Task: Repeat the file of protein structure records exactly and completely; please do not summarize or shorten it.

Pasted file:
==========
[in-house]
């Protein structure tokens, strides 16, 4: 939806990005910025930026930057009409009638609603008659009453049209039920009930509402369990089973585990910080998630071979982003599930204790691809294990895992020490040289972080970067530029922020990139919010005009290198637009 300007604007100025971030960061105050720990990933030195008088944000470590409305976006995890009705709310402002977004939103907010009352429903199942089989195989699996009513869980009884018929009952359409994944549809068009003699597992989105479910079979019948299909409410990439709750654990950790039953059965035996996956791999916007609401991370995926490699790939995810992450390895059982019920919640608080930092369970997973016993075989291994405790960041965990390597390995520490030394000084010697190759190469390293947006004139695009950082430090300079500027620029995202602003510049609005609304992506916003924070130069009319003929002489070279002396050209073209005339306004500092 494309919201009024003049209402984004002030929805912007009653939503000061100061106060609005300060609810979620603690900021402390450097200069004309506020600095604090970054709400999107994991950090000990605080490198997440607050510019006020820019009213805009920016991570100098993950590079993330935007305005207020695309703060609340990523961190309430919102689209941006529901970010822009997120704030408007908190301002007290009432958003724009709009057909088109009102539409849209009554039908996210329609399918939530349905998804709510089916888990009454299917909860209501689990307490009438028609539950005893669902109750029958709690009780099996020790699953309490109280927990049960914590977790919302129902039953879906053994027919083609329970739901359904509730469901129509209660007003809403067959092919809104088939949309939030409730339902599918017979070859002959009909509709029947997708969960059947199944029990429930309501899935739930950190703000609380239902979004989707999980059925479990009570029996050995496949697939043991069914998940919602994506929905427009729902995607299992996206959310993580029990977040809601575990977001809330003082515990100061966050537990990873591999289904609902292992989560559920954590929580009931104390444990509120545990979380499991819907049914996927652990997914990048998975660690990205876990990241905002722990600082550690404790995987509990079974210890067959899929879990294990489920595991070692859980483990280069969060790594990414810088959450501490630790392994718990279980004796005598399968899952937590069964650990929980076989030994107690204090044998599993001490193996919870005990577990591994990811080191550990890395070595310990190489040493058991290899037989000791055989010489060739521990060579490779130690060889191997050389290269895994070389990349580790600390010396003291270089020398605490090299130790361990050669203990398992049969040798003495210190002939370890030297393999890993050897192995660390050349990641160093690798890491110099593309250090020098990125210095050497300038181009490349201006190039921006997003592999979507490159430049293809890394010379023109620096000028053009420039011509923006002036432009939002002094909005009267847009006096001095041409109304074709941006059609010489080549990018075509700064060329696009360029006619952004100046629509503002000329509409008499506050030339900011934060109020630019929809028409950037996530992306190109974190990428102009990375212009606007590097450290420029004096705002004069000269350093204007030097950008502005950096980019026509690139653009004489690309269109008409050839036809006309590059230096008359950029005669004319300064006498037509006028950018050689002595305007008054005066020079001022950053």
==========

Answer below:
[in-house]
């Protein structure tokens, strides 16, 4: 939806990005910025930026930057009409009638609603008659009453049209039920009930509402369990089973585990910080998630071979982003599930204790691809294990895992020490040289972080970067530029922020990139919010005009290198637009 300007604007100025971030960061105050720990990933030195008088944000470590409305976006995890009705709310402002977004939103907010009352429903199942089989195989699996009513869980009884018929009952359409994944549809068009003699597992989105479910079979019948299909409410990439709750654990950790039953059965035996996956791999916007609401991370995926490699790939995810992450390895059982019920919640608080930092369970997973016993075989291994405790960041965990390597390995520490030394000084010697190759190469390293947006004139695009950082430090300079500027620029995202602003510049609005609304992506916003924070130069009319003929002489070279002396050209073209005339306004500092 494309919201009024003049209402984004002030929805912007009653939503000061100061106060609005300060609810979620603690900021402390450097200069004309506020600095604090970054709400999107994991950090000990605080490198997440607050510019006020820019009213805009920016991570100098993950590079993330935007305005207020695309703060609340990523961190309430919102689209941006529901970010822009997120704030408007908190301002007290009432958003724009709009057909088109009102539409849209009554039908996210329609399918939530349905998804709510089916888990009454299917909860209501689990307490009438028609539950005893669902109750029958709690009780099996020790699953309490109280927990049960914590977790919302129902039953879906053994027919083609329970739901359904509730469901129509209660007003809403067959092919809104088939949309939030409730339902599918017979070859002959009909509709029947997708969960059947199944029990429930309501899935739930950190703000609380239902979004989707999980059925479990009570029996050995496949697939043991069914998940919602994506929905427009729902995607299992996206959310993580029990977040809601575990977001809330003082515990100061966050537990990873591999289904609902292992989560559920954590929580009931104390444990509120545990979380499991819907049914996927652990997914990048998975660690990205876990990241905002722990600082550690404790995987509990079974210890067959899929879990294990489920595991070692859980483990280069969060790594990414810088959450501490630790392994718990279980004796005598399968899952937590069964650990929980076989030994107690204090044998599993001490193996919870005990577990591994990811080191550990890395070595310990190489040493058991290899037989000791055989010489060739521990060579490779130690060889191997050389290269895994070389990349580790600390010396003291270089020398605490090299130790361990050669203990398992049969040798003495210190002939370890030297393999890993050897192995660390050349990641160093690798890491110099593309250090020098990125210095050497300038181009490349201006190039921006997003592999979507490159430049293809890394010379023109620096000028053009420039011509923006002036432009939002002094909005009267847009006096001095041409109304074709941006059609010489080549990018075509700064060329696009360029006619952004100046629509503002000329509409008499506050030339900011934060109020630019929809028409950037996530992306190109974190990428102009990375212009606007590097450290420029004096705002004069000269350093204007030097950008502005950096980019026509690139653009004489690309269109008409050839036809006309590059230096008359950029005669004319300064006498037509006028950018050689002595305007008054005066020079001022950053």